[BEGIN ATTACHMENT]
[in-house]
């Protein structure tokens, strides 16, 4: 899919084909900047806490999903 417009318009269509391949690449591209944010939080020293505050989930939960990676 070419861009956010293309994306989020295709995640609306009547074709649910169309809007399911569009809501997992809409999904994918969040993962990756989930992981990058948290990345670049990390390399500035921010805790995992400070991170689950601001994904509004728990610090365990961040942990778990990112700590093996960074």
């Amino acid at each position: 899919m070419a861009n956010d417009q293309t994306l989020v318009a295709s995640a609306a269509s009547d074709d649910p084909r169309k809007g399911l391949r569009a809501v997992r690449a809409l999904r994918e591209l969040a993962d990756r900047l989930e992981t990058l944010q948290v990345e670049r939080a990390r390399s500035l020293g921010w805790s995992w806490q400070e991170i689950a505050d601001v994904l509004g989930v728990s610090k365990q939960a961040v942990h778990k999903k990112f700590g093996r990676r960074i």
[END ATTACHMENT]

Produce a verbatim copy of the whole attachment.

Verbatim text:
[in-house]
């Protein structure tokens, strides 16, 4: 899919084909900047806490999903 417009318009269509391949690449591209944010939080020293505050989930939960990676 070419861009956010293309994306989020295709995640609306009547074709649910169309809007399911569009809501997992809409999904994918969040993962990756989930992981990058948290990345670049990390390399500035921010805790995992400070991170689950601001994904509004728990610090365990961040942990778990990112700590093996960074």
């Amino acid at each position: 899919m070419a861009n956010d417009q293309t994306l989020v318009a295709s995640a609306a269509s009547d074709d649910p084909r169309k809007g399911l391949r569009a809501v997992r690449a809409l999904r994918e591209l969040a993962d990756r900047l989930e992981t990058l944010q948290v990345e670049r939080a990390r390399s500035l020293g921010w805790s995992w806490q400070e991170i689950a505050d601001v994904l509004g989930v728990s610090k365990q939960a961040v942990h778990k999903k990112f700590g093996r990676r960074i």